Apple II Forever!

Programs | Products | Writing


I have released four Apple II programs:

Ken's Integrated Simpletron Suite v1.1

Ken's Integrated Simpletron Suite (KISS) is based on a problem in "C: How to Program", by Harvey Deitel, in which students are instructed to write programs for a computer called the Simpletron. The Simpletron runs programs written only in the language it understands, the Simpletron Machine Language (SML). It is meant to emulate (and educate about) programming in assembly. KISS is a freeware Spectrum script and requires Spectrum v2.0 or later.

ShrinkIt (.BXY) download BinSCII (.BSC) download
Sedistic v1.0

Sedistic executes text string find/replaces on a directory of files. It can be applied to the contents of a single directory, or to a directory and all of its subdirectories, with the only limitation being it cannot go deeper than ten subdirectories and that the strings being found and replaced cannot be longer than 255 characters. I originally wrote Sedistic to help me convert text & AppleWorks files to HTML, and then to keep my web page updated. Sedistic is a freeware Spectrum script and requires Spectrum v2.0 or later.

ShrinkIt (.BXY) download BinSCII (.BSC) download
Maxster v0.79.5

Maxster performs the function of Napster on the PC, and Macster or Rapster on the Mac. Maxster allows Apple IIgs users to find, download, and play MP3 audio files using the Napster network of users sharing music files freely. Due to the limitations of the IIgs' sound chip and, more important, memory size (4.25 megs is as big as many MP3s), Maxster is unable to save and play MP3 files in their entirety. Considering this, Maxster currently downloads only the first few seconds of an MP3 – a preview – and plays only that. Compatibility issues have prevented Maxster from locating a surprising number of bands and song titles.

Maxster is a freeware Spectrum script and requires Spectrum v2.0 or later and Marinetti v2.0.1. Due to the current status of the Napster network, development of this program has been permanently halted.

ShrinkIt (.BXY) download BinSCII (.BSC) download
Space Ship of Death v1.1

Space Ship of Death was originally written by Sean D. Wagle on the Commodore, under the name "Murder Motel", and was ported to the PC by David Barker. It is a door game for online bulletin board systems (BBS); my version is for the Warp Six BBS software on the Apple II. In SSOD, players move through a text-based arena comprised of hundreds of rooms and several floors, acquiring items and assembling them into weapons and defenses to use against other players. Only one player may play at a time (sensible for a single phoneline BBS); the first person to reach a set number of kills wins. Interchangeable modules allow the sysop to choose whether players will roam a space ship, hotel, summer camp, or a custom scenario.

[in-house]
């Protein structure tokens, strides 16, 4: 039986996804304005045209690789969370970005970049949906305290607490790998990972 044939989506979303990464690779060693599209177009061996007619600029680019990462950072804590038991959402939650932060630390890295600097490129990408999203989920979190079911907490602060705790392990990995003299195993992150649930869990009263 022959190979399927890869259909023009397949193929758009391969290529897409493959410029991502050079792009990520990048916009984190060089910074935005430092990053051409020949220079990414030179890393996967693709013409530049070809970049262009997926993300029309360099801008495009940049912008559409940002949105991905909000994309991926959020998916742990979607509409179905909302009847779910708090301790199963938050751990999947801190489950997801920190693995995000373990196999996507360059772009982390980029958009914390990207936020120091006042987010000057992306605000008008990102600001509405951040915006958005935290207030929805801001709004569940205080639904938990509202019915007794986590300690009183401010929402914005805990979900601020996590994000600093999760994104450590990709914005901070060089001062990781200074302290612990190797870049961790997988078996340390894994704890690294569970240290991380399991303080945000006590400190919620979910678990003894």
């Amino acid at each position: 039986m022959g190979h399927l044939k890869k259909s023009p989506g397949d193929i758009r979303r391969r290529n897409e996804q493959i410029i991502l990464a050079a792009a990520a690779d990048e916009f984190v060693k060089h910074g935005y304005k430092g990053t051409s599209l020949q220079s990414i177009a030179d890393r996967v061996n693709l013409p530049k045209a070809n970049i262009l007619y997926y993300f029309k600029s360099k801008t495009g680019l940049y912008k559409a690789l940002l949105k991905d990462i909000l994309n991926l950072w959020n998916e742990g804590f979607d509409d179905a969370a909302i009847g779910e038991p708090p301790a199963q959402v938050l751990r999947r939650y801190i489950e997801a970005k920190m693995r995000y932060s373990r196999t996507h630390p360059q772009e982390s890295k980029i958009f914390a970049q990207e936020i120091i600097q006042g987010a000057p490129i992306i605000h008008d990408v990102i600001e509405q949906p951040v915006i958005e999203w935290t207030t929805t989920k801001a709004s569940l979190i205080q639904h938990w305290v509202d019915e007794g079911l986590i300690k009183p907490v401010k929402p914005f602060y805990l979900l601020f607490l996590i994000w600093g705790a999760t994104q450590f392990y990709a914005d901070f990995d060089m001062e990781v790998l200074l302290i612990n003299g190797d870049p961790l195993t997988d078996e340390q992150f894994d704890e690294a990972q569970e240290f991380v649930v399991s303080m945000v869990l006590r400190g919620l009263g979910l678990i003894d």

SSOD is a freeware Applesoft BASIC program and requires Warp Six BBS v2.0 or later.

ShrinkIt (.BXY) download BinSCII (.BSC) download

Esprit de Apple Corps

Gamebits is the proud vendor of Esprit de Apple Corps, a two-disc set of multimedia files specifically for the Apple II. Over 4,500 MOD song files, 10,000 graphic files, games, sounds, and more are included in this archive. The collection was originally compiled by Russell Nielson and made available on 24 Zip disks, each one retailing at $15. The entire collection, originally a $360 value, was re-released at KansasFest 2001 as a pair of CD-ROMs for only $25 — "well worth the meager investment," wrote Juiced.GS. At KansasFest 2008, EDAC was reclassified as freeware and can now be downloaded here:


I've done some writing for the Apple II community, including a 1999 review of Silvern Castle for Juiced.GS, the last remaining print publication dedicated to the Apple II. In 2002, when founding editor and publisher Max Jones turned over his roles to Ryan Suenaga and Eric Shepherd, respectively, I permanently joined that publication's staff as associate editor and contributing writer. I wrote a quarterly column called A Word or II, a freeform editorial outlet in the vein of current editor Ryan Suenaga's previous column, II Be Named Later. In 2002, I also wrote II the Max (unrelated to the KFest 2001 product of the same name), a "best of"-type feature highlighting the best the Apple IIgs has to offer in various areas. This series was replaced in 2003 by Cover II Cover, which reviews various Apple-related books, and which alternated in 2004 and 2005 with Reel II Reel, wherein I look at various geek films. In 2006, I moved from the position of associate editor to that of editor-in-chief, filling the vacancy left by Ryan Suenaga; Eric Shepherd took over my A Word or II column, renaming it Random Numbers. Midway through 2007 (Volume 12), I assumed the role of publisher as well, taking over for Eric Shepherd and Syndicomm.

Here are some other articles:

See also pictures taken at:

The Apple II WebRing!

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